Dogma 99, Part 3

4. All secrecy is forbidden.

This one interests me in an abstract sort of way.  I’m not sure it’d suit the needs of a serial game, because I think/hope that part of the enjoyment for players in games I run is finding out what’s going on in play, and reacting to it in the moment.  Additionally, I often change things (from small to large) because a player says something that gives me a better idea – I would regard it as failing the players not to do that, in fact.  And it’s not that I mind admitting that I’ve changed things, but it’d be kind of weird to be constantly going to players saying “that thing I said was true three months ago isn’t any more – I’ve had a better idea”.

That said: I am definitely enjoying the less-secret more-collaborative design process for this game.  Honestly, it’s not even that my previous design process was secret so much as I just didn’t make things as clear and explicit as I could/should have.

It’s also a bit weird coming to this one, when I’m reading stuff written four and five years later, when Immersionism is clearly seen as a primary goal for a lot of people, because actually, I think it’s a very Dramatist device, rather than an Immersionist one – players knowing any plans that might exist in advance will, I think automatically cause them to shape their playing to the plans, rather than having the plans change in the face of their playing, which is my preferred option.

That said, for a one-off type game, I think it’s an interesting idea.

5. After the event has begun, the playwrights are not allowed to influence it.

I really don’t like the term “playwright” here, but moving on…

It’s a very interesting idea.  Restitution definitely increased my comfort level with the notion.  Again, a difference between the one-off events this is largely concerned with, and the serial games I run, is that it’s hypothetically possible for one or two players to take actions that render the setting unplayable – the narrative equivalent of setting off a nuke in the middle of play, and in the past, I’ve seen it as part of my responsibilities as ref (the rather less grandiose term that I prefer) to prevent that from happening.  At a certain point in Restitution, I decided to simply say “it is completely possible that someone will do something that will end the story/game tonight”, and roll with it.  And of course, the game did not end (in fact, it ran a few months longer than I thought it would).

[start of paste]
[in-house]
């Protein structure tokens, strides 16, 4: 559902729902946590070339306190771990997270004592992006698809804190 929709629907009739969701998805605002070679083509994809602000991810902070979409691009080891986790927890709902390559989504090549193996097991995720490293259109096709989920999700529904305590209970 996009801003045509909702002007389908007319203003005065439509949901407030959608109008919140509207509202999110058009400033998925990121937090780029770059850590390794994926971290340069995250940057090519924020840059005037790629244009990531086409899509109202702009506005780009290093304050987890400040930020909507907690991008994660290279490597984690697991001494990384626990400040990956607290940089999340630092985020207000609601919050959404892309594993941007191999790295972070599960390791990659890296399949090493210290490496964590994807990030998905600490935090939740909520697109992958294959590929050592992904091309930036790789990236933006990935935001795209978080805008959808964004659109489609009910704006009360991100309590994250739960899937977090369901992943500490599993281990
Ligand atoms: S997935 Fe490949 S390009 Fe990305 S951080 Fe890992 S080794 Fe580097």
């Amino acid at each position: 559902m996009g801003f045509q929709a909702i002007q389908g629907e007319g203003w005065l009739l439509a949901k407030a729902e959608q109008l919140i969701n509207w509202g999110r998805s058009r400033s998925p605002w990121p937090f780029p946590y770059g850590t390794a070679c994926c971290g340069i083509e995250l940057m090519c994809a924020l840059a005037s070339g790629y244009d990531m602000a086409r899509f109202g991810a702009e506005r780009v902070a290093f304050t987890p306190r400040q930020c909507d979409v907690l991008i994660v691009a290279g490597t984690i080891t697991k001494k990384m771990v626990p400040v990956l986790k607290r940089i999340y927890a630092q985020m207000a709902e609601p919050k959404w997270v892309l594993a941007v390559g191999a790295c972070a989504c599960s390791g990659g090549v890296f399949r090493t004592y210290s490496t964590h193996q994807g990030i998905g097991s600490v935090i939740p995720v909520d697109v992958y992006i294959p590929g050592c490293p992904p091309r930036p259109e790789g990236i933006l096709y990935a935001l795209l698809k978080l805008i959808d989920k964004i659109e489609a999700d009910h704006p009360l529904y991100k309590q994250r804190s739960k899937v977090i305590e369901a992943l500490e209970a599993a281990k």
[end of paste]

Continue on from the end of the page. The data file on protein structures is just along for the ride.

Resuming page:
I came to see the action of yelling “time in” as an act of surrendering control over the overall narrative.  “Anything could happen in the next three hours!”  And in a serial game where the ref is more or less “in charge” of everything that happens in downtime, that’s quite a powerful thing.

This would all probably surprise many of the players, because I know I played a number of NPCs that loomed pretty large, but 80% of the time, I just tried to play them as them, rather than use them to steer action, and honestly, I hated it every time I felt the need to use them to “steer”.  So I intend to be more relaxed about this in the next game.

That said, I don’t think I’m going to go without a “host” NPC.  My reasoning is partly that I personally find it weirdly inhibitive, when I’m playing, to have someone in the IC space who is not a character who can be interacted with, and I find that even a token NPC role solves that.  The other thing is purely personal: it’s actually quite boring to just sit and watch, unable to interact with anything.  The interaction doesn’t need to be meaningful or game affecting, it just needs to be on the level of “able to open mouth, speak, and be heard”.

Key ideas to consider for the next game:

  1. Advertise my willingness to answer most questions during the span of the game, to anyone who wants to know (and who has a reason beyond “I’m just curious”, maybe), but reserve the right to keep some things up my sleeve?
  2. I like having a host NPC to play, but I’m going to design a very different style of NPC for the next thing – a subservient, service-staff type role, I think.  Something that exists to be given instructions.

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